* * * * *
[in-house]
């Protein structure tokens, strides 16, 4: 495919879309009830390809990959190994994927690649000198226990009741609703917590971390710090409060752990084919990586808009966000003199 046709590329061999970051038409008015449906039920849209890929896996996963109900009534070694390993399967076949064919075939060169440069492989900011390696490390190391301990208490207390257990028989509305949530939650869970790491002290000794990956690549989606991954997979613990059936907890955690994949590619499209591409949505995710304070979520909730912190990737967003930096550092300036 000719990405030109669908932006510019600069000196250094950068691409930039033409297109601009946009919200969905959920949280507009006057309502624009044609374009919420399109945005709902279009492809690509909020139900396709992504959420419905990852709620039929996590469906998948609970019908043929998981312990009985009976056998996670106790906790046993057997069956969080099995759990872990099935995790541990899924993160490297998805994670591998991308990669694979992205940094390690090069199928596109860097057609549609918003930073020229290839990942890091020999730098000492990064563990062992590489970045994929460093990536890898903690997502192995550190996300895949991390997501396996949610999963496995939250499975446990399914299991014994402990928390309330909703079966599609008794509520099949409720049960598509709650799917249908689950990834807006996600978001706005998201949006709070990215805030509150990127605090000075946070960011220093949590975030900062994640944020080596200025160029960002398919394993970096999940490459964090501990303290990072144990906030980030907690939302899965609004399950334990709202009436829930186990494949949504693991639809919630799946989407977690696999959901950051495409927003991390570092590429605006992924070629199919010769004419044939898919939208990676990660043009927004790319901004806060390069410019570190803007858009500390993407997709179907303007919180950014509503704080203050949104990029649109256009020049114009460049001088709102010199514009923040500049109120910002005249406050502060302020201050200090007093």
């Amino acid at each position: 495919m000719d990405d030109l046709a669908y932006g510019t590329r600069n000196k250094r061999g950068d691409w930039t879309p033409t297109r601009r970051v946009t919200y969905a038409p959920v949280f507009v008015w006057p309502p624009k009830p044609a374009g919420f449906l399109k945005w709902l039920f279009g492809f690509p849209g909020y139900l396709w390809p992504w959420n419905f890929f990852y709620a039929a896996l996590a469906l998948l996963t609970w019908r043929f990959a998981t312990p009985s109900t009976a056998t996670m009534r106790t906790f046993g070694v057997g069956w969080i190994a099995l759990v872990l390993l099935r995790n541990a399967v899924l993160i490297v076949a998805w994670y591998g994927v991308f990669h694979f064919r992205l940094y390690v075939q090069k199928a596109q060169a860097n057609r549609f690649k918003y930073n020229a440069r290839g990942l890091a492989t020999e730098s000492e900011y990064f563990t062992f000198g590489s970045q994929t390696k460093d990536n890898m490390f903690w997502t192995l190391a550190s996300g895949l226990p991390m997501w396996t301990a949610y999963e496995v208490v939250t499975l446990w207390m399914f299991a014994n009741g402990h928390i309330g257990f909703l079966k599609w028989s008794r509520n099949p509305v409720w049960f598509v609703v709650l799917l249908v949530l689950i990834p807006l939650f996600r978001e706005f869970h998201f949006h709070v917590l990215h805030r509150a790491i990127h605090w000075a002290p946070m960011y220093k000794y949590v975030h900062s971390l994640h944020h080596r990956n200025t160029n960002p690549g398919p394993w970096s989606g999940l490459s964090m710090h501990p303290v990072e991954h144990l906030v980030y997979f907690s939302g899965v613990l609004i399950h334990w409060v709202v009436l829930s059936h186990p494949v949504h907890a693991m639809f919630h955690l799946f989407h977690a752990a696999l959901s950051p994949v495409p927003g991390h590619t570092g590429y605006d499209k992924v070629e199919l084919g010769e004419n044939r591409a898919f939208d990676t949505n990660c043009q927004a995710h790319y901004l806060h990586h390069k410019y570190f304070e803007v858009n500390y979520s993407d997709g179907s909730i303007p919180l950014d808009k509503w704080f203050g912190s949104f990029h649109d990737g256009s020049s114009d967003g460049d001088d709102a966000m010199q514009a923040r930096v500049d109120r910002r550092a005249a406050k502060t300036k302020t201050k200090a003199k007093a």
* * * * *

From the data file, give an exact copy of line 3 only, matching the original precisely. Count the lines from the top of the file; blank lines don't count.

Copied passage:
């Amino acid at each position: 495919m000719d990405d030109l046709a669908y932006g510019t590329r600069n000196k250094r061999g950068d691409w930039t879309p033409t297109r601009r970051v946009t919200y969905a038409p959920v949280f507009v008015w006057p309502p624009k009830p044609a374009g919420f449906l399109k945005w709902l039920f279009g492809f690509p849209g909020y139900l396709w390809p992504w959420n419905f890929f990852y709620a039929a896996l996590a469906l998948l996963t609970w019908r043929f990959a998981t312990p009985s109900t009976a056998t996670m009534r106790t906790f046993g070694v057997g069956w969080i190994a099995l759990v872990l390993l099935r995790n541990a399967v899924l993160i490297v076949a998805w994670y591998g994927v991308f990669h694979f064919r992205l940094y390690v075939q090069k199928a596109q060169a860097n057609r549609f690649k918003y930073n020229a440069r290839g990942l890091a492989t020999e730098s000492e900011y990064f563990t062992f000198g590489s970045q994929t390696k460093d990536n890898m490390f903690w997502t192995l190391a550190s996300g895949l226990p991390m997501w396996t301990a949610y999963e496995v208490v939250t499975l446990w207390m399914f299991a014994n009741g402990h928390i309330g257990f909703l079966k599609w028989s008794r509520n099949p509305v409720w049960f598509v609703v709650l799917l249908v949530l689950i990834p807006l939650f996600r978001e706005f869970h998201f949006h709070v917590l990215h805030r509150a790491i990127h605090w000075a002290p946070m960011y220093k000794y949590v975030h900062s971390l994640h944020h080596r990956n200025t160029n960002p690549g398919p394993w970096s989606g999940l490459s964090m710090h501990p303290v990072e991954h144990l906030v980030y997979f907690s939302g899965v613990l609004i399950h334990w409060v709202v009436l829930s059936h186990p494949v949504h907890a693991m639809f919630h955690l799946f989407h977690a752990a696999l959901s950051p994949v495409p927003g991390h590619t570092g590429y605006d499209k992924v070629e199919l084919g010769e004419n044939r591409a898919f939208d990676t949505n990660c043009q927004a995710h790319y901004l806060h990586h390069k410019y570190f304070e803007v858009n500390y979520s993407d997709g179907s909730i303007p919180l950014d808009k509503w704080f203050g912190s949104f990029h649109d990737g256009s020049s114009d967003g460049d001088d709102a966000m010199q514009a923040r930096v500049d109120r910002r550092a005249a406050k502060t300036k302020t201050k200090a003199k007093a």